Jean Berlot (Liska) is a deeply troubled man who has been haunted by violent hallucinations since the death of his mother, who was committed to a mental institution when she passed on. While arranging his mother's funeral, Jean meets a fellow inmate who claims to be the Marquis de Sade (Triska), and lives as if he's in 18th-century France rather than the Czech Republic in 2005. Jean strikes up an alliance with De Sade, though they can hardly be called friends, and after becoming an unwilling accomplice to De Sade's debauchery, Jean joins him at a hospital run by Dr. Murlloppe (Dusek), who offers "Purgative Therapy" for people who aren't mad but could be in the future. Jean falls for a beautiful nurse named Charlota (Geislerova), who claims she's being held at the hospital against her will; in time, Jean hatches a plan to liberate her and the inmates, though he learns the truth is even more disturbing than he's been led to believe.
In an attic full of discarded junk, a pretty doll called Buttercup lives in an old trunk together with her friends, the marionette Sir Handsome, the lovable Teddy Bear, a Mechanical Mouse and the plasticine creature, Laurent. When Buttercup is snatched and taken off to the Land of Evil, her pals set out on a wondrous and daring adventure to rescue her from the all-powerful Head of State. Originally produced in the Czech language, the meticulously crafted animated feature is set in a magical world of toys and knick-knacks stored in the attic of a home in Prague. Following the symbolism of the Cold War era that impacted director Barta and the Czech Republic, the world of the attic is divided into the land of happy toys in the west and the land of evil in the east. The despotic Head of State rules over the evil empire of the east with a band of sinister minions, insects and rotted vegetables. When the lovely "Buttercup" is kidnapped and held prisoner by The Head, it is up to her friends - a teddy bear, a mechanical mouse and marionette puppet - to cross the international boundary and attempt their daring rescue. A teddy bear, a mechanical mouse, and a marionette join forces to save their kidnapped friend, Buttercup the doll, from the denizens of the Land of Evil.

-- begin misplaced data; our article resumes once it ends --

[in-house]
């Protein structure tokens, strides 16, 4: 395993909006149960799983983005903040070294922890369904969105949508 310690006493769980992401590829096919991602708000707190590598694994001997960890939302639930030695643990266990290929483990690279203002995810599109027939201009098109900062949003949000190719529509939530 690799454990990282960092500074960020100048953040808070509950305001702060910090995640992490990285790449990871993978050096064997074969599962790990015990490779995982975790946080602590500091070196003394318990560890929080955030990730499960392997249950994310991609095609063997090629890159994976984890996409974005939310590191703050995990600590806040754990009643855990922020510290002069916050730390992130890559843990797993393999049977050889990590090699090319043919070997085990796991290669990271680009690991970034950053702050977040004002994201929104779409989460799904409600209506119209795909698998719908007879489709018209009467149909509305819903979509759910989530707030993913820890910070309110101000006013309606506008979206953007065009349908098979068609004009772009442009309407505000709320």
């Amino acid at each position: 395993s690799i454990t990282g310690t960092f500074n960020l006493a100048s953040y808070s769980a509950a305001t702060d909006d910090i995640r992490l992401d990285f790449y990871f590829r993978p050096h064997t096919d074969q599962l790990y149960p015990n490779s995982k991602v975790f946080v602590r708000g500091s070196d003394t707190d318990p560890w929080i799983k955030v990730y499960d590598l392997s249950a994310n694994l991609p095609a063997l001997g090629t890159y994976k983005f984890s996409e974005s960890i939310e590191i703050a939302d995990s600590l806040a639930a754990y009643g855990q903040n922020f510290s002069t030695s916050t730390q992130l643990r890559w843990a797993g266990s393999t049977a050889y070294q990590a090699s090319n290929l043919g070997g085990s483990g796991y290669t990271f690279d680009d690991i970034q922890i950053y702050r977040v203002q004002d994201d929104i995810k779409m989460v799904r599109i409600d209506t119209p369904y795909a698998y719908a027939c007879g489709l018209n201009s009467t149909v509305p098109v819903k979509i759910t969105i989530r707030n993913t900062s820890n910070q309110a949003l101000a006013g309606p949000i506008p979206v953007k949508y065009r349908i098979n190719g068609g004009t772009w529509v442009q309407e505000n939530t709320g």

Un rêve tchèque est le projet de fin d'études de deux étudiants en cinéma. Ils montent un canular mettant en scène un faux supermarché. Dans la république tchèque post-communiste, les habitants n'ont qu'une envie : consommer. La campagne de publicité fait venir plusieurs milliers de personnes devant une simple bâche tendue représentant un supermarché et leur renvoyant la question sur leurs besoins de consommation.
Anežka (Jenovéfa Boková) est une jeune femme tranquille, journaliste et musicienne, pour qui toute relation, familiale ou amoureuse doit se dérouler sans aspérité, même au prix d'une renonciation à son propre point de vue, qu'elle se cache à elle-même comme elle se refuse à l'exprimer. Ce film présente des situations de la vie quotidienne, que ce soit avec ses amants, déjà mariés et pères de famille, sa grand-mère octogénaire volubile et atteinte d'un cancer, sa mère dépressive au long cours, son père dynamique, son grand-père sénile à l'hôpital. La réalisatrice donne une grande importance aux paysages naturels, avec notamment un panorama récurrent vallonné présenté aux différentes saisons de l'année marquant ainsi le temps qui passe. Dans la seconde partie du film, l'héroïne finit par se dévoiler un peu, notamment à l'occasion d'une visite chez une psy, marquée par des silences durables ou sa nuit avec un musicien slovaque. Les dernières séquences marquent une ouverture sur la nature et une sérénité optimiste.
Un couple décide de partir en mer, avec le chien de la famille. Ils laissent leurs deux enfants, adolescents, seuls à la maison. Alors que les jeunes gens profitent de cette nouvelle liberté, le bateau des parents disparaît. Les enfants doivent alors soudainement devenir responsables d'eux-mêmes. Le chien, bloqué sur une île déserte est leur seul espoir.